Should you be building muscle with weights or bodyweight?
There’s always been competition between the two, and they’re both trying to take up your time. Bodybuilding and calisthenics are two of the most popular and appealing ways to train. They both transform the body, build more muscle mass, and make you stronger.
The main difference between bodybuilding and calisthenics is that bodybuilding typically involves the use of weights or resistance machines, while calisthenics uses only the weight of your own body. Both types of exercise have their benefits – with bodybuilding you can achieve greater muscle mass and strength, while with calisthenics you can improve your flexibility, balance, and coordination.
But there’s more!
Keep reading as we look at how these two training styles compare, what we like about each and the best approach for most people.
Types of Resistance: Weights vs. Leverage
The main difference between bodybuilding training and calisthenics is how you load the muscles.
Bodybuilding relies on weight training – a type of resistance training using external load from weights. This usually breaks down to barbells, dumbbells, and constant-tension machines like cable stacks.
On the other hand, calisthenics uses a combination of bodyweight and leverage. The loading is less obvious but easier to adjust on the fly by simply changing the body position. It also progresses by complexity as you replace easier variants with harder ones, like replacing a press-up with a decline press-up.
Bodybuilding vs. Calisthenics: Skill vs. Muscle?
The main difference in this type of loading is the balance of skill and muscle development.
Bodybuilding is less skill-focused but faster, focusing on muscles rather than movements. External loading is also easier to count and improve over time – driving the progressive overload that makes muscle growth and strength-building possible.
Callisthenics takes the opposite. Callisthenics has a more-accessible type of progression without any equipment, but it’s harder to record and plan for yourself – without a coach.
There’s also a greater focus – and demand – for mobility and control in calisthenics.
Bodybuilding has a lower entry barrier but doesn’t develop these factors unless you practice them deliberately. It’s a small change of direction but does offer another distinction between the two.
Bodybuilding Training with Weights
The best thing about traditional bodybuilding exercises with weights is that they’re fast, easy to start with, and offer clear progression. These make it a great way to start building a better body and improving your fitness and super accessible, even without a coach.
Bodybuilding also overlaps closely with rehabilitation, strength training, and other benefits.
This makes it one of the most popular and effective ways for the average person to get started – and it usually only takes a gym membership.
Bodybuilding training also focuses on other super important areas: diet, rest, and sleep quality. These are major factors in muscle growth and high-quality fat loss, making it a great way to educate yourself about your body as you progress and improve your physique.
- Faster muscle gains
- Easier to record and plan
- Easier progression over time
- It can be perfect for beginners
- Supports better basic joint strengthening and isolation movements
- Less focus on movement
- Less skill-development
- May overlook some important movements/muscles
Calisthenics Training with Bodyweight Only
The benefits of calisthenics training are a little more subtle than bodybuilding. It will still allow you to build more muscle – especially at the beginning – but it’s also a way to build better coordination, balance, and movement control. These are possible in bodybuilding but are lower priority.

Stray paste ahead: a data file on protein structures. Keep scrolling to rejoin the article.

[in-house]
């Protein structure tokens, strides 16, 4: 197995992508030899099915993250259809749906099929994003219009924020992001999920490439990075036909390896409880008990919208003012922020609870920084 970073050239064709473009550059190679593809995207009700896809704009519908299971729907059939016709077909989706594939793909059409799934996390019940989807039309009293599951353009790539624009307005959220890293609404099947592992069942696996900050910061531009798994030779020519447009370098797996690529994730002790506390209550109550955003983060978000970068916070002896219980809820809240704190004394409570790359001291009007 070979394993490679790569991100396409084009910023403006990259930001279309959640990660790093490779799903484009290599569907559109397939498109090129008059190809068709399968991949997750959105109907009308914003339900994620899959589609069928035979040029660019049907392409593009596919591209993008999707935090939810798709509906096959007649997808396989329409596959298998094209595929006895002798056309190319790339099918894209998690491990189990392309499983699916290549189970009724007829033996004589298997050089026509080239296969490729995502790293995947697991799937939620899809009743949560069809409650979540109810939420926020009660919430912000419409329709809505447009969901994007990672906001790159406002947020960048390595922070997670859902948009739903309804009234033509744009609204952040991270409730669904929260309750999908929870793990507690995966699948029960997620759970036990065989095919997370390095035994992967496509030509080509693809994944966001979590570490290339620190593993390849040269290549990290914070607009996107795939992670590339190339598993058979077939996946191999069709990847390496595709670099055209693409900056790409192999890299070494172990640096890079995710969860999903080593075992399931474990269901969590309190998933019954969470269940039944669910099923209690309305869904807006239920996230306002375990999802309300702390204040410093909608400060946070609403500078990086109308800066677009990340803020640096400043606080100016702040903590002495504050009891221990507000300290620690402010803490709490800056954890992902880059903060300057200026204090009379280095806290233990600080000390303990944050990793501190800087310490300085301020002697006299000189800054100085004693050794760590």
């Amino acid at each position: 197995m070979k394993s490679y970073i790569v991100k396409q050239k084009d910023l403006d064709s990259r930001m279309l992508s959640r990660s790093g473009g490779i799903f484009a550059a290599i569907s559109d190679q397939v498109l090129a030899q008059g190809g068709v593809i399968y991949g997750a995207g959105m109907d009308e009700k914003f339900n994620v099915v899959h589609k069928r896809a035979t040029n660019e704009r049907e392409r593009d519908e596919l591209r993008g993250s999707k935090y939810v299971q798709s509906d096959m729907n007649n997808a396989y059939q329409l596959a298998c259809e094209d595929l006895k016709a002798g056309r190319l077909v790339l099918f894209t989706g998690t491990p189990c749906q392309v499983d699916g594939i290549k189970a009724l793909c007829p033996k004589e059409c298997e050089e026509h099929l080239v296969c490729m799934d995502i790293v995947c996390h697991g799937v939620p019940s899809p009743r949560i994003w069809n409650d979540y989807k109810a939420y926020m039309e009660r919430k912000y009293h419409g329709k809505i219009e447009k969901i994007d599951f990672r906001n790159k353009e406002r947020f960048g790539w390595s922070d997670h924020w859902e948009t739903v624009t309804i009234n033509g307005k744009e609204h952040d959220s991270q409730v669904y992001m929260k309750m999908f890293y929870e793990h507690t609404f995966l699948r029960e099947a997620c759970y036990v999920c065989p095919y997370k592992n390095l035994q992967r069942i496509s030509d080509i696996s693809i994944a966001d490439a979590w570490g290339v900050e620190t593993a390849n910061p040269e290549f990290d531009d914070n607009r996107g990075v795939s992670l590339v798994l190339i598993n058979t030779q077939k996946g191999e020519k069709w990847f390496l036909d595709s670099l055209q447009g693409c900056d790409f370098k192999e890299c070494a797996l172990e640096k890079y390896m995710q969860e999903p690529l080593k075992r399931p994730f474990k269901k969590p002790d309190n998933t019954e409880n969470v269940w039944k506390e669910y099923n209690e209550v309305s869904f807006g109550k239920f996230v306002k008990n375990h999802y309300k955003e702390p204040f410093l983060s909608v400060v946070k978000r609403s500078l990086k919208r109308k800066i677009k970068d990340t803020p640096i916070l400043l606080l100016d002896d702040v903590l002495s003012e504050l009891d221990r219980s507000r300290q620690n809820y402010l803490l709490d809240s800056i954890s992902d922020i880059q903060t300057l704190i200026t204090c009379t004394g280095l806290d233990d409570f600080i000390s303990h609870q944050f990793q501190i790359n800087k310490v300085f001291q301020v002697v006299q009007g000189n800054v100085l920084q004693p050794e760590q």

Calisthenics training offers a wide range of movement- and skill-focused exercises. These are great for developing body awareness and body control, which are important for functional reasons and for building muscle.
Bodybuilding is typically lacking in these areas, leaving you with holes in your physique if you’re not careful.
Calisthenics is also lower load and uses less equipment, making it easier to train more often and with less time and investment.
However, the trade-off is that you have to be very exact with movement. You need lots of mobility to start well. It can be difficult to progress through movement complexity (unlike bodybuilding’s “add more reps, sets, or weight”).
- More movement focused
- More skill development
- Better proprioception and opportunities for injury prevention
- Focus on movements, and muscles develop better well-rounded
- Less muscle growth, typically
- Restricted access to some body parts (e.g., legs, back, and hips)
- Harder to measure and progress without a coach
Bodybuilding vs. Calisthenics: Can You Use Both?
You can – and should – combine bodybuilding with calisthenics if you can. Both offer different benefits, and you can build muscle or reinforce skills with both. They work perfectly together for an aesthetic and well-prepared physique.
The real question is, why would you ever need to choose between bodybuilding and calisthenics? While we’ve discussed comparisons of the two, there’s no reason to exclude either.
Exercises like pull-ups, dips, and many-core exercises are calisthenics exercises. These are some of the most popular forms of bodybuilding training, and the addition of weight to dips and pull-ups can be one of the best ways to build muscle in the upper body.
While calisthenics lacks effective choices for some muscle groups, it’s a great way to build more muscle, develop better coordination, and condition joints for the future. It’s also one of the best ways to put your muscles to use, build skills, and improve mind-muscle connection in functional ways.
How to Use Calisthenics for Bodybuilding
So how do you use calisthenics for bodybuilding?
You can take a few major routes to get the best out of your workouts, combining both the weight training of bodybuilding and the bodyweight exercise from calisthenics.